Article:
One of the founders of Western Gas was Brion G. Wise, the longtime chairman of the company. After earning a bachelor of science degree in chemical engineering from Washington State University in 1967, he went to work for Shell Oil Co. as a gas processing engineer in its natural gas development group. During his four years at Shell he became familiar through his business travels with the cities of Houston, New Orleans, and Denver. Preferring life in Denver he teamed with three others in the city in 1971, pooling $2,400, to form a company called Ecological Engineering Systems. Wise had conceived of an idea for the business while traveling for Shell. He saw a number of flaring wells, gas set ablaze as a byproduct of drilling for oil. His plan was to contract with oil producers to capture the gas, rather than let it go to waste, then process, transport, and market the gas and any natural gas liquids that might be present. When the partnership bought its first processing plant in 1977, it changed its name to Western Gas Processors and became increasingly more involved in the gathering and processing of gas in the Rocky Mountains region.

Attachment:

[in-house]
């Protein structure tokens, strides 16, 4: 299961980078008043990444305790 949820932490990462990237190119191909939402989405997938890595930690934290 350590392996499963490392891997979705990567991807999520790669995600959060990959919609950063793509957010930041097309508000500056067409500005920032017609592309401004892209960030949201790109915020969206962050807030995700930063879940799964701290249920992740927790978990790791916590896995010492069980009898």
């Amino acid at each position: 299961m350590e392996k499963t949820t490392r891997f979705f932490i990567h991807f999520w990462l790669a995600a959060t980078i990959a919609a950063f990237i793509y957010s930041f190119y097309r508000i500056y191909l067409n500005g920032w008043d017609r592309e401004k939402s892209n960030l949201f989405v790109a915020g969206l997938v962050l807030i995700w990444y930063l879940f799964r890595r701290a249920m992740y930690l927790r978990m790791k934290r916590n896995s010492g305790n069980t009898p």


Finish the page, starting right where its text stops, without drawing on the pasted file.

A number of factors converged in the 1980s that created an environment conducive to Western Gas and its highly trained team of executives. The industry backdrop was described by Barron's in a 1993 profile of the company: "After the easing of federal regulatory reins in the 1980s, a number of interstate gas pipelines abandoned the natural-gas gathering and processing business. At the same time, with prices for fossil-fuel products in the doldrums, oil companies shrank their domestic operations, including gas gathering and processing, as they shifted their spending to more promising foreign shores. And all this happened as demand for natural gas slid below expectations and the long-lived gas surplus, or 'bubble,' continued to depress prices." Not only did Western Gas contract with major oil producers to gather gas at their reserves, it took advantage of these cheap prices to pick up a number of properties that it deemed to hold great potential. To offset low gas prices, the company used its administrative and technical expertise to reduce personnel and to add well hookups. Because the major investment was in setting up the plant, the additional hookups cost relatively little.